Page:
Unison accepts pay offer as council staff strike threat evaporates

Unison has accepted the 2.475% average increase in pay for council staff offered by the government and employers for 2007-8.

Just over half of those members who voted supported industrial action. The union said the majority was too small to mount “sustained action”.

But Unison warned the government and local authorities it would be looking for a significantly improved deal for 2008-9 if future action was to be averted.

Healther Wakefield, head of local government at Unison, said: “Members have told employers that these critically important issues will not go away. This is effectively our members’ fourth consecutive annual pay cut and they have decisively put government and local authority employers into the last chance saloon.”

Unison balloted after employers refused to meet its demands for an above-inflation pay raise in 2007-8 for council staff in England, Wales and Northern Ireland. About 60% of this group are paid under £16,000 a year, including many domiciliary workers.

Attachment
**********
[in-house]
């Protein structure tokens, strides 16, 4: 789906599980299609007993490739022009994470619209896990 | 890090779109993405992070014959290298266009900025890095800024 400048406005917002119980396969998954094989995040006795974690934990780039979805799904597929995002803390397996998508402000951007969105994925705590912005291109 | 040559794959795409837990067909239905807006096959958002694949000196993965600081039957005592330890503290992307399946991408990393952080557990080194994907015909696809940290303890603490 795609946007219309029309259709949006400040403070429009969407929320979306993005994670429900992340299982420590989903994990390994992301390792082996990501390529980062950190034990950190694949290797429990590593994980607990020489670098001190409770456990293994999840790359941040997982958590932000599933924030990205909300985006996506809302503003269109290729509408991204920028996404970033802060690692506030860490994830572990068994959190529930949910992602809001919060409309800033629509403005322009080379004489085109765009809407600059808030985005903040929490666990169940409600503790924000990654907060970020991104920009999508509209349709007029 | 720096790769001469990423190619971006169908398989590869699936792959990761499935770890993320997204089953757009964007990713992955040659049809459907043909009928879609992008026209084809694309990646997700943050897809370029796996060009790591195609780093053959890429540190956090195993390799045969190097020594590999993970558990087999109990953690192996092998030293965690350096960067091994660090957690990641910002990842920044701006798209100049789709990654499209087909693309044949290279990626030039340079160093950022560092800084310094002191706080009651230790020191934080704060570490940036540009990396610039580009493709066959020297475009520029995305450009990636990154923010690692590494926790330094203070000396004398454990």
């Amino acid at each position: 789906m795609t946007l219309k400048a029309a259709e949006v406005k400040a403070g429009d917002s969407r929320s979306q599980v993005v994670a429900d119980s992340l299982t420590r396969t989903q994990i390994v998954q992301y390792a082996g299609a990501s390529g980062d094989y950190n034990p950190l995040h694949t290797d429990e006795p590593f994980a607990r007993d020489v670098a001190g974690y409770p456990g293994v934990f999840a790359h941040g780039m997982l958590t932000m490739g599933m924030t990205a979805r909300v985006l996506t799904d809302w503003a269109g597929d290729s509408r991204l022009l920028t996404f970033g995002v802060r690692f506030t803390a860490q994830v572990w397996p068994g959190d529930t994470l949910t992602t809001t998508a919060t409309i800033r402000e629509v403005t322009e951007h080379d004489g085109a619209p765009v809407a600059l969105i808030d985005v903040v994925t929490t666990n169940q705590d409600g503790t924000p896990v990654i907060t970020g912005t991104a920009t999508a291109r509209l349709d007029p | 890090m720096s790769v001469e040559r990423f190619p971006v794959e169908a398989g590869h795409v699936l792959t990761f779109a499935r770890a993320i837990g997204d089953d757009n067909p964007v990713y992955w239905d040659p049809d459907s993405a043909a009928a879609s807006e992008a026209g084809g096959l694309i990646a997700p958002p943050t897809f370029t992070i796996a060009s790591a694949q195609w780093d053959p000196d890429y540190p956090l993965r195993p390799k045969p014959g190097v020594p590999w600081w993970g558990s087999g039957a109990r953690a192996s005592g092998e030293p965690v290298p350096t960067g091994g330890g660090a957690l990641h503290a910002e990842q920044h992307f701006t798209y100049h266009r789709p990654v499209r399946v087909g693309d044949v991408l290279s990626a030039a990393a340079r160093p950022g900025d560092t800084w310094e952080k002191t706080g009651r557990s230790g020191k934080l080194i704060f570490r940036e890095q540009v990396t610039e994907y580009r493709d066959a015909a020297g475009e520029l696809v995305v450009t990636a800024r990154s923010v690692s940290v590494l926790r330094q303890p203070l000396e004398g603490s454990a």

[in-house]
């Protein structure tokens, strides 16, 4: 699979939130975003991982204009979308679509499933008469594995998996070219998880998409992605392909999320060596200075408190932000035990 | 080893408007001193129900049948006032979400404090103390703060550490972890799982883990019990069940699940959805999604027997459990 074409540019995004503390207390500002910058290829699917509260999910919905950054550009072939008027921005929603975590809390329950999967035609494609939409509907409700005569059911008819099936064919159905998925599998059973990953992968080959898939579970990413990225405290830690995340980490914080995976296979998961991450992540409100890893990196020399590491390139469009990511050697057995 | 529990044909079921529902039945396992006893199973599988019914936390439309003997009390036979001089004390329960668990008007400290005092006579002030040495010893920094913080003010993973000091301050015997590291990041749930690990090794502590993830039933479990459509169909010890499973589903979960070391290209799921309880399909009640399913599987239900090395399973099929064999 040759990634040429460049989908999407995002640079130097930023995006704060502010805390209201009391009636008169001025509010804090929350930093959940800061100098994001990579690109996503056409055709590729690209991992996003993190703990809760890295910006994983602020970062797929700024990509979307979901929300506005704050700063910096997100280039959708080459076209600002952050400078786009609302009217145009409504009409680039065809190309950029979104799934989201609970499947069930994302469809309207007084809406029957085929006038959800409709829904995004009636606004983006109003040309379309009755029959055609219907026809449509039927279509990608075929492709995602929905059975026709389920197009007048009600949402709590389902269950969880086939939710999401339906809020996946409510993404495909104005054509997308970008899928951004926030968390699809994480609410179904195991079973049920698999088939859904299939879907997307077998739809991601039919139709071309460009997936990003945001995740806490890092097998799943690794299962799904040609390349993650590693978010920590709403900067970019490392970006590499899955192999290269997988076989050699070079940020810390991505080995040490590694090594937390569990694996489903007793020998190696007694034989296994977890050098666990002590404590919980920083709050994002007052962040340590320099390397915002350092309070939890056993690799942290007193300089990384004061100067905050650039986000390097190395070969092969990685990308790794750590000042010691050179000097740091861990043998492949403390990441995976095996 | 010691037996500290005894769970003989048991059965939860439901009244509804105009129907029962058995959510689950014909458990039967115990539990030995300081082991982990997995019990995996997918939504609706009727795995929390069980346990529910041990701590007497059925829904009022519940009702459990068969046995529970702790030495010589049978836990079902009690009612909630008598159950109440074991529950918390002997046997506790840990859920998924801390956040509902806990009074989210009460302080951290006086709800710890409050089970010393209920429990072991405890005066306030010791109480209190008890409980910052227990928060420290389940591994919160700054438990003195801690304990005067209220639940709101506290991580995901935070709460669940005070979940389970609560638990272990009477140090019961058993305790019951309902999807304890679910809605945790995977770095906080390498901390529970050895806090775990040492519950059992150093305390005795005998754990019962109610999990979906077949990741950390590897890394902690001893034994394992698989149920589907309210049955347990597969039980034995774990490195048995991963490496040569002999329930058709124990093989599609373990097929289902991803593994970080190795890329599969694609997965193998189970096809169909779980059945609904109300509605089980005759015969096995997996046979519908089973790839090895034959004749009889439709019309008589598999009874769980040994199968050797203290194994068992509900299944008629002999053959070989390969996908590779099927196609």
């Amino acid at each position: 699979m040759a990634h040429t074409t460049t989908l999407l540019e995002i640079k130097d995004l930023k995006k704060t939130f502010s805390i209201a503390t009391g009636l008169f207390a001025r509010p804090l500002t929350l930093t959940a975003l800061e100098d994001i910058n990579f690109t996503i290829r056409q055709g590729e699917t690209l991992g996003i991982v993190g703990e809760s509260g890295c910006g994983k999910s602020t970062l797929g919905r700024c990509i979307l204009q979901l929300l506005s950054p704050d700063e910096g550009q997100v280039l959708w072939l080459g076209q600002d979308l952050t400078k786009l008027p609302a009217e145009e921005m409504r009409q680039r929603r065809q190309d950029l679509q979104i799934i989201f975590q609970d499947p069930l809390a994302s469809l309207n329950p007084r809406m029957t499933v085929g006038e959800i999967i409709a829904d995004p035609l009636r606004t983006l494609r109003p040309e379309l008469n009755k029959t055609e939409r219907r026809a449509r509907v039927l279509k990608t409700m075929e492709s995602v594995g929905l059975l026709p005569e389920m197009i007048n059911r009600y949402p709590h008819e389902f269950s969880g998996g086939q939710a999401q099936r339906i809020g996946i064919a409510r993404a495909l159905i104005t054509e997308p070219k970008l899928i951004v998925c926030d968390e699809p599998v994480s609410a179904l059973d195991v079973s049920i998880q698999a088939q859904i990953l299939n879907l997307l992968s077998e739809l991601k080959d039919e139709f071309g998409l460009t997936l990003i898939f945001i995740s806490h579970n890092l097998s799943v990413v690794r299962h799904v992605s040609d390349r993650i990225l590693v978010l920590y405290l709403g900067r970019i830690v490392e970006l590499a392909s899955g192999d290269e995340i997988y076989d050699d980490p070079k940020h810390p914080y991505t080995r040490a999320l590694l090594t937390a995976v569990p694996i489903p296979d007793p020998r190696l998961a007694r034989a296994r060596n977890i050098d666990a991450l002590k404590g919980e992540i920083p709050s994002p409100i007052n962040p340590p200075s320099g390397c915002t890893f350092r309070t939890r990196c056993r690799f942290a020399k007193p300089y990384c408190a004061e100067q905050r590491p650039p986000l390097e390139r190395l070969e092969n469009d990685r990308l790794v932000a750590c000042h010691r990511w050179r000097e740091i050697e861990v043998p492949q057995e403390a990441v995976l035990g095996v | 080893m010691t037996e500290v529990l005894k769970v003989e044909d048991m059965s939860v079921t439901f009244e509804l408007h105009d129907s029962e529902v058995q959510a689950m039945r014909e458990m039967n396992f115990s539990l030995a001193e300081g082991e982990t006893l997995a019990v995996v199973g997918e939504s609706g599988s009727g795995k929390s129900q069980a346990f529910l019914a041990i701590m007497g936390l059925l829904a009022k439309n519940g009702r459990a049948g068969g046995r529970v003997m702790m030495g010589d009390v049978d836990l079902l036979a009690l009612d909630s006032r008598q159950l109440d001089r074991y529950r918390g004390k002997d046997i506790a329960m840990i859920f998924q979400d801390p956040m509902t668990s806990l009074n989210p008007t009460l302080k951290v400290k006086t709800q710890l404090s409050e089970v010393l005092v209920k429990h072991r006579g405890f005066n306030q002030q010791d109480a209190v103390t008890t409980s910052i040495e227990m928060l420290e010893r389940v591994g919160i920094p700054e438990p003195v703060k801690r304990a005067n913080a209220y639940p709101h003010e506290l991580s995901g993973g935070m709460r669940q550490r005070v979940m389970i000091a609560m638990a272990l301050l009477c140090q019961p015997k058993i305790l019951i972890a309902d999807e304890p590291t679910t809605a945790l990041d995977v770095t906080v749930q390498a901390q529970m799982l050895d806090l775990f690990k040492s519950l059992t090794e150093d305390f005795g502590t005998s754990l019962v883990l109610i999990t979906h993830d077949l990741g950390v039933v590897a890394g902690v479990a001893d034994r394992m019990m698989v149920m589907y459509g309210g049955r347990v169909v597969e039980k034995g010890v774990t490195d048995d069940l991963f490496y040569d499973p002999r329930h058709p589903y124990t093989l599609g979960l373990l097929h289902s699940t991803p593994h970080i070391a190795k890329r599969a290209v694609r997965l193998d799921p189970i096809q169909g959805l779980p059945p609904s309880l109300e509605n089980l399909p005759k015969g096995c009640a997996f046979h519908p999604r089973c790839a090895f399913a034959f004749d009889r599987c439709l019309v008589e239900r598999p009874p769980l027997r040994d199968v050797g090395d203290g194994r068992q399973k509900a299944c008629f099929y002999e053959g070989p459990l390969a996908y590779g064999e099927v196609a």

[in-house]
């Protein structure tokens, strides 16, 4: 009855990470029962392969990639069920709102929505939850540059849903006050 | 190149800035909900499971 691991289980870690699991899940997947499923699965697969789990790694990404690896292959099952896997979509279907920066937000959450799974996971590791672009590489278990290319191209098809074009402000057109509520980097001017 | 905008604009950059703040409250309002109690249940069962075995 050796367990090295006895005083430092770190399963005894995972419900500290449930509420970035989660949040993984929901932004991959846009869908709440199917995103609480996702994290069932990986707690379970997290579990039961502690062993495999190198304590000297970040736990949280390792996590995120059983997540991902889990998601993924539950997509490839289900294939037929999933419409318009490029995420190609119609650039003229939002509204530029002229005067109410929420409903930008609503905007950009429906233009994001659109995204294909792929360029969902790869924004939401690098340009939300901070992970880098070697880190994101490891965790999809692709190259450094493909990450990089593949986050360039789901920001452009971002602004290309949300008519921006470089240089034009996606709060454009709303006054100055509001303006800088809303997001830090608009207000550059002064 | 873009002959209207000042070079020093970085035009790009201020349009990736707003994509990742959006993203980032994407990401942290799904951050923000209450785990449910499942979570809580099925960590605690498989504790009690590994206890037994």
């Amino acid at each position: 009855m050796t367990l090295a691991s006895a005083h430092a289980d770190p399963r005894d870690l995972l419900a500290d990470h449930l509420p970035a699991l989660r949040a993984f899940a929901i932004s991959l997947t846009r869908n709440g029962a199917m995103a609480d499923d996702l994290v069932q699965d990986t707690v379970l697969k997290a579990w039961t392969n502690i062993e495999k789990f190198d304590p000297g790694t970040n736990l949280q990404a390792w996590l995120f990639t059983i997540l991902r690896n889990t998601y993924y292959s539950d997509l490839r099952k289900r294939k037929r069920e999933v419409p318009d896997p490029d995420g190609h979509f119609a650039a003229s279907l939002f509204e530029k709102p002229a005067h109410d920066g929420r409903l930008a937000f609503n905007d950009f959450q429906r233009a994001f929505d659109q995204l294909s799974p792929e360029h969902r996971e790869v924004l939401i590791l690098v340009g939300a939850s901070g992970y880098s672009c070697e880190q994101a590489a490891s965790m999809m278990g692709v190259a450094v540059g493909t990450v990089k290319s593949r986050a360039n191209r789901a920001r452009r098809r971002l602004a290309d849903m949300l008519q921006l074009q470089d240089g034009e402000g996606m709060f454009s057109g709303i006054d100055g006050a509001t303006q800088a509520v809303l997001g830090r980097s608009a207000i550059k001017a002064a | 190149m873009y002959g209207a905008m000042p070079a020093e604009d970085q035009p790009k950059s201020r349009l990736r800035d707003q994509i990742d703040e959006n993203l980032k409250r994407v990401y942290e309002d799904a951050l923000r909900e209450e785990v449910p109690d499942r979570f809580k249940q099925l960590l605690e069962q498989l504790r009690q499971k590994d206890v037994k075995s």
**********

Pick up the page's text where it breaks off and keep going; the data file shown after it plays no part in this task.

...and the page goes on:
However, the Local Government Association welcomed Unison’s decision and said low-paid staff would benefit more than most. It added that the fact only a quarter of Unison members voted in the ballot showed there was little appetite for action.

Nick Johnson, chief executive of the Social Care Association, said he thought the settlement was a good one for care workers considering the financial difficulties many councils were facing in adult social care.






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